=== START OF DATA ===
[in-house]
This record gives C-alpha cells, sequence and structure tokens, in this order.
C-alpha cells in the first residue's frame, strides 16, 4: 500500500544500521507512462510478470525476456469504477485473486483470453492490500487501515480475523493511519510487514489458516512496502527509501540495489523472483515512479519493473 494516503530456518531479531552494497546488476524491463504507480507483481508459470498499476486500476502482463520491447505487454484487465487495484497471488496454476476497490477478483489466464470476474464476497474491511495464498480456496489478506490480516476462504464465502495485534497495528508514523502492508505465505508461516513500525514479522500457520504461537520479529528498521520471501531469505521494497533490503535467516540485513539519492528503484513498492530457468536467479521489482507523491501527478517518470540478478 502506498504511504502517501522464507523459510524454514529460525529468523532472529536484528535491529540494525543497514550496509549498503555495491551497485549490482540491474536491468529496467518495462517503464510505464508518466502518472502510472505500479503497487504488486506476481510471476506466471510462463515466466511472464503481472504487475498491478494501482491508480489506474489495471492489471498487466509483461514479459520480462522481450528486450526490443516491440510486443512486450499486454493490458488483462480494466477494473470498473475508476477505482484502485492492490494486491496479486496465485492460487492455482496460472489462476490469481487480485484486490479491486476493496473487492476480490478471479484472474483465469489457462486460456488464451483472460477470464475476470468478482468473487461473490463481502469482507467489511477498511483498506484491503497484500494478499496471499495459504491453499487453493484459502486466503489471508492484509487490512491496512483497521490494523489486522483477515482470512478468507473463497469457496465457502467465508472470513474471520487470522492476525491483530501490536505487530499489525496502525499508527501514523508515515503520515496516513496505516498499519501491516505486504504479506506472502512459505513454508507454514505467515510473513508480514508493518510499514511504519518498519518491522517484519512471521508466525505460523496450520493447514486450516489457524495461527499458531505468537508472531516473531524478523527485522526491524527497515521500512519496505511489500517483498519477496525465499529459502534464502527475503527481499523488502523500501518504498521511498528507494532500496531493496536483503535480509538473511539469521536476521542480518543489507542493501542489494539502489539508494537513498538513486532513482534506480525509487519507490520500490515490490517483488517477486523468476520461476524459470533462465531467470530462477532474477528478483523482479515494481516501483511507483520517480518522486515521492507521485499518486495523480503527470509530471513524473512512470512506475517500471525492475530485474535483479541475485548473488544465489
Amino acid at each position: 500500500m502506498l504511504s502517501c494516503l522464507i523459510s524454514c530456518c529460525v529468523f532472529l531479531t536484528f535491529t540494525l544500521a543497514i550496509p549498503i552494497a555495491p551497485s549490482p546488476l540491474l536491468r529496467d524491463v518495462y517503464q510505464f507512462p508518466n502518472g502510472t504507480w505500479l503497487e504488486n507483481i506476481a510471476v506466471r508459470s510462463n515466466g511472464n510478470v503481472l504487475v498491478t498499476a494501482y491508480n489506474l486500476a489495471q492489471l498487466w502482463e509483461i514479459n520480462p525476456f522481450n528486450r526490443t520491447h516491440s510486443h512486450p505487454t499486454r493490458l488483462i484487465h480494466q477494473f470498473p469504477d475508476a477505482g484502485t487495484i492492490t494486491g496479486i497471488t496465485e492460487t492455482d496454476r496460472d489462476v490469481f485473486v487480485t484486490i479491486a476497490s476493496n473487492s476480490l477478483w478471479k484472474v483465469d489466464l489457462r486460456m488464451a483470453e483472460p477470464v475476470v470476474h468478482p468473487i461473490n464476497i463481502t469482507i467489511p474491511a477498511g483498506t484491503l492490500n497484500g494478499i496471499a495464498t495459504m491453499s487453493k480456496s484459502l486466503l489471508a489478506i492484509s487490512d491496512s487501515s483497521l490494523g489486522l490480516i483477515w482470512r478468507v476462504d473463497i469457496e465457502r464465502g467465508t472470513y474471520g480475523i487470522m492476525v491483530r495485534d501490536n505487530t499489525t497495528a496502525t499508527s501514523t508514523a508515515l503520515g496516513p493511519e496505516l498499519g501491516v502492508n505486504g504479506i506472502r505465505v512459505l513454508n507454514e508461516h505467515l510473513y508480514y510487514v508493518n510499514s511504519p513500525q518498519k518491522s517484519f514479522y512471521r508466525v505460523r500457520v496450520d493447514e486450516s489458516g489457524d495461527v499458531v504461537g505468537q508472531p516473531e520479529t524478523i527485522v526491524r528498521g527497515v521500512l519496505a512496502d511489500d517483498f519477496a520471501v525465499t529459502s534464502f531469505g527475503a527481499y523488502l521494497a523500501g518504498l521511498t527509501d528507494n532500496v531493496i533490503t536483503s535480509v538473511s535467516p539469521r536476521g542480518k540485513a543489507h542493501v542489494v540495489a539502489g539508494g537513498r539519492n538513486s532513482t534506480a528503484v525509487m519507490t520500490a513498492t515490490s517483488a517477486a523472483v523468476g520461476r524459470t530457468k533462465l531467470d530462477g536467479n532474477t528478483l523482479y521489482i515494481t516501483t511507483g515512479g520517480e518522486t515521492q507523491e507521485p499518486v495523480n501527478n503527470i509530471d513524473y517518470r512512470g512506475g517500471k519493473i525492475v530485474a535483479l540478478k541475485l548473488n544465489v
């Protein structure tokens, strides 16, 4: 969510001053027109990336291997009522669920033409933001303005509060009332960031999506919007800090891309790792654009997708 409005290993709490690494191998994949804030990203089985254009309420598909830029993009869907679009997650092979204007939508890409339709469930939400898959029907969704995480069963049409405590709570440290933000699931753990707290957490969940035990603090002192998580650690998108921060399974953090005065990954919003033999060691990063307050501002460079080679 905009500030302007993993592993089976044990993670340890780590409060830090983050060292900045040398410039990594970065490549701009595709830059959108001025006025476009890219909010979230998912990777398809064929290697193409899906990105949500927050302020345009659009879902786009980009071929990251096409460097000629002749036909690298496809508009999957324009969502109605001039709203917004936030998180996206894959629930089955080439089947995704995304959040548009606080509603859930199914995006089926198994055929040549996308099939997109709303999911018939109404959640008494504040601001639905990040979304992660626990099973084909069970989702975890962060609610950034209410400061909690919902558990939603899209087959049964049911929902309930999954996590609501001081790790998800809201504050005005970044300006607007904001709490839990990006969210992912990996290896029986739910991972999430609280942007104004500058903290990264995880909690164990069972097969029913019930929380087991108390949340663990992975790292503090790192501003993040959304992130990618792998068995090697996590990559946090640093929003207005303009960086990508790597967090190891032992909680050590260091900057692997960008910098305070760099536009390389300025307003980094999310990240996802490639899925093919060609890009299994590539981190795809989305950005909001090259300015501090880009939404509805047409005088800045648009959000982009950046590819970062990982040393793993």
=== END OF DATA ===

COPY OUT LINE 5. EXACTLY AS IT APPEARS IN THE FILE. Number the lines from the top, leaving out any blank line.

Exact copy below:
């Protein structure tokens, strides 16, 4: 969510001053027109990336291997009522669920033409933001303005509060009332960031999506919007800090891309790792654009997708 409005290993709490690494191998994949804030990203089985254009309420598909830029993009869907679009997650092979204007939508890409339709469930939400898959029907969704995480069963049409405590709570440290933000699931753990707290957490969940035990603090002192998580650690998108921060399974953090005065990954919003033999060691990063307050501002460079080679 905009500030302007993993592993089976044990993670340890780590409060830090983050060292900045040398410039990594970065490549701009595709830059959108001025006025476009890219909010979230998912990777398809064929290697193409899906990105949500927050302020345009659009879902786009980009071929990251096409460097000629002749036909690298496809508009999957324009969502109605001039709203917004936030998180996206894959629930089955080439089947995704995304959040548009606080509603859930199914995006089926198994055929040549996308099939997109709303999911018939109404959640008494504040601001639905990040979304992660626990099973084909069970989702975890962060609610950034209410400061909690919902558990939603899209087959049964049911929902309930999954996590609501001081790790998800809201504050005005970044300006607007904001709490839990990006969210992912990996290896029986739910991972999430609280942007104004500058903290990264995880909690164990069972097969029913019930929380087991108390949340663990992975790292503090790192501003993040959304992130990618792998068995090697996590990559946090640093929003207005303009960086990508790597967090190891032992909680050590260091900057692997960008910098305070760099536009390389300025307003980094999310990240996802490639899925093919060609890009299994590539981190795809989305950005909001090259300015501090880009939404509805047409005088800045648009959000982009950046590819970062990982040393793993």